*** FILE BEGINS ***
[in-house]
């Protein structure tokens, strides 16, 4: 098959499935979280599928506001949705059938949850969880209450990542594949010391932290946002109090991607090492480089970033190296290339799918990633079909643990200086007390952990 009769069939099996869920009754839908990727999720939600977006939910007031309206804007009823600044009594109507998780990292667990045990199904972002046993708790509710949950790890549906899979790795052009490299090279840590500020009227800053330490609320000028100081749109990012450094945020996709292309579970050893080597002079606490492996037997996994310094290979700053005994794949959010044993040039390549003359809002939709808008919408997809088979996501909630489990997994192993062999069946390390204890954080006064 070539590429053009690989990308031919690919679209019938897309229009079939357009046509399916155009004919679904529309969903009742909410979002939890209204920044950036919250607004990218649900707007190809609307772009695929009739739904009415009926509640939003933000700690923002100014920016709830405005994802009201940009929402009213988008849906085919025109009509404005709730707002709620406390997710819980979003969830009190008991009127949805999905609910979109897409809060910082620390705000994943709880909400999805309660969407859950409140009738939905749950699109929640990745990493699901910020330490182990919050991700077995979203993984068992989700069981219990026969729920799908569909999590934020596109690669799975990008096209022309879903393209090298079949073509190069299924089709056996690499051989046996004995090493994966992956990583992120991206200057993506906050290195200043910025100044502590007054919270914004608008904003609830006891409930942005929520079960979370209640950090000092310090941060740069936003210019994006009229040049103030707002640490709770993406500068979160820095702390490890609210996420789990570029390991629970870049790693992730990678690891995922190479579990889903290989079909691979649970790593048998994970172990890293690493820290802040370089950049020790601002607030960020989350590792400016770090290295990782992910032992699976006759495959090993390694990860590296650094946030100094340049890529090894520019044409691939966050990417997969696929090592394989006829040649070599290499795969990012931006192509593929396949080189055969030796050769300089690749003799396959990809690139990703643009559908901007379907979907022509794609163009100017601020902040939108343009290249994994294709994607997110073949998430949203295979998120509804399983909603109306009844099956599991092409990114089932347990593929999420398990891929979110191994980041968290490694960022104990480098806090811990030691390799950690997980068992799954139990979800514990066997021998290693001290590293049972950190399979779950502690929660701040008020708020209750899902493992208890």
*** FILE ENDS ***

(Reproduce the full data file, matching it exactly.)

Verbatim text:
[in-house]
């Protein structure tokens, strides 16, 4: 098959499935979280599928506001949705059938949850969880209450990542594949010391932290946002109090991607090492480089970033190296290339799918990633079909643990200086007390952990 009769069939099996869920009754839908990727999720939600977006939910007031309206804007009823600044009594109507998780990292667990045990199904972002046993708790509710949950790890549906899979790795052009490299090279840590500020009227800053330490609320000028100081749109990012450094945020996709292309579970050893080597002079606490492996037997996994310094290979700053005994794949959010044993040039390549003359809002939709808008919408997809088979996501909630489990997994192993062999069946390390204890954080006064 070539590429053009690989990308031919690919679209019938897309229009079939357009046509399916155009004919679904529309969903009742909410979002939890209204920044950036919250607004990218649900707007190809609307772009695929009739739904009415009926509640939003933000700690923002100014920016709830405005994802009201940009929402009213988008849906085919025109009509404005709730707002709620406390997710819980979003969830009190008991009127949805999905609910979109897409809060910082620390705000994943709880909400999805309660969407859950409140009738939905749950699109929640990745990493699901910020330490182990919050991700077995979203993984068992989700069981219990026969729920799908569909999590934020596109690669799975990008096209022309879903393209090298079949073509190069299924089709056996690499051989046996004995090493994966992956990583992120991206200057993506906050290195200043910025100044502590007054919270914004608008904003609830006891409930942005929520079960979370209640950090000092310090941060740069936003210019994006009229040049103030707002640490709770993406500068979160820095702390490890609210996420789990570029390991629970870049790693992730990678690891995922190479579990889903290989079909691979649970790593048998994970172990890293690493820290802040370089950049020790601002607030960020989350590792400016770090290295990782992910032992699976006759495959090993390694990860590296650094946030100094340049890529090894520019044409691939966050990417997969696929090592394989006829040649070599290499795969990012931006192509593929396949080189055969030796050769300089690749003799396959990809690139990703643009559908901007379907979907022509794609163009100017601020902040939108343009290249994994294709994607997110073949998430949203295979998120509804399983909603109306009844099956599991092409990114089932347990593929999420398990891929979110191994980041968290490694960022104990480098806090811990030691390799950690997980068992799954139990979800514990066997021998290693001290590293049972950190399979779950502690929660701040008020708020209750899902493992208890």